BEIJING - In an ambitious new road map for reforms in the next decade, the ruling Chinese Communist Party (CCP) pledged to implement wide-ranging economic and social reforms, which would see a relaxation of the country's one-child policy and allow market forces to play a bigger role in the economy.
Some changes include those which Beijing has resisted for decades, such as abolishing the controversial labour reform camps.
On the other hand, Beijing also signalled its intention to tighten Internet controls which President Xi Jinping said could affect national security and social stability.
The announcement came days after a policy summit where Mr Xi appeared to have gained greater power and clout.
In a first, Mr Xi, who took power last November and is set to lead China till 2022, also issued a note explaining the need for the key reforms, effectively staking his political legitimacy on them.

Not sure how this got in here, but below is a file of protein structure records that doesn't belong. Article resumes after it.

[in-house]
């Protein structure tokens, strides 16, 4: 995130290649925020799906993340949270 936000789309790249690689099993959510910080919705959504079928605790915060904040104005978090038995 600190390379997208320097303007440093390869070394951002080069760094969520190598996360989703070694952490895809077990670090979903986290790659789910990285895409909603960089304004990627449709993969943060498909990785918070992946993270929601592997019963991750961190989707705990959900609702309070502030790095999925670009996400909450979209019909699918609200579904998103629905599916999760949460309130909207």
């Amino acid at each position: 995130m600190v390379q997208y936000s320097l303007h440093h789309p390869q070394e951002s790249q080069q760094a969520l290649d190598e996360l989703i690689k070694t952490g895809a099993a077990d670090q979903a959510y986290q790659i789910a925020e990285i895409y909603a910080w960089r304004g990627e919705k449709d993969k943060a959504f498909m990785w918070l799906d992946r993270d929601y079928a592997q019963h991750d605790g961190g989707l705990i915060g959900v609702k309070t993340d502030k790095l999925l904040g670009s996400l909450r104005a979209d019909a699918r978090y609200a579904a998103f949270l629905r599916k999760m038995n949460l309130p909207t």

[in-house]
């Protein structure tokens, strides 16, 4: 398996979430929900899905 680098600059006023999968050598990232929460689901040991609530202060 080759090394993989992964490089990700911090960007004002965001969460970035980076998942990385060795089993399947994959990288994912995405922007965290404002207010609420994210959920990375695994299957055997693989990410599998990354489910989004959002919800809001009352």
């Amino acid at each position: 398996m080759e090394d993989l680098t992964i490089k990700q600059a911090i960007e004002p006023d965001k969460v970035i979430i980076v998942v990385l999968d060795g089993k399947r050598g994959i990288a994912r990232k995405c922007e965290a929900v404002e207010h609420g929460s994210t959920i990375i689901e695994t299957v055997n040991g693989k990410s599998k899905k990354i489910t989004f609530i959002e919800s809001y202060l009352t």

"Looking ahead, if we want to solve our various developmental challenges and address challenges and risks from all sides, we have no choice but to further deepen our reform and opening up."
His note was released Friday by Xinhua news agency, along with a 22,000-word document, known as "decisions" in short, as it detailed the reforms approved at the Third Plenum, or the third full gathering of the Central Committee, which ended on Tuesday.
A 5,000-word communique issued on Tuesday led to slumped markets disappointed with the lack of details. But on Friday, a leaked copy of the "decisions" on social media fuelled the biggest stock market rally in two months.
Analysts say it could be the first time a CCP general secretary is personally explaining the decisions.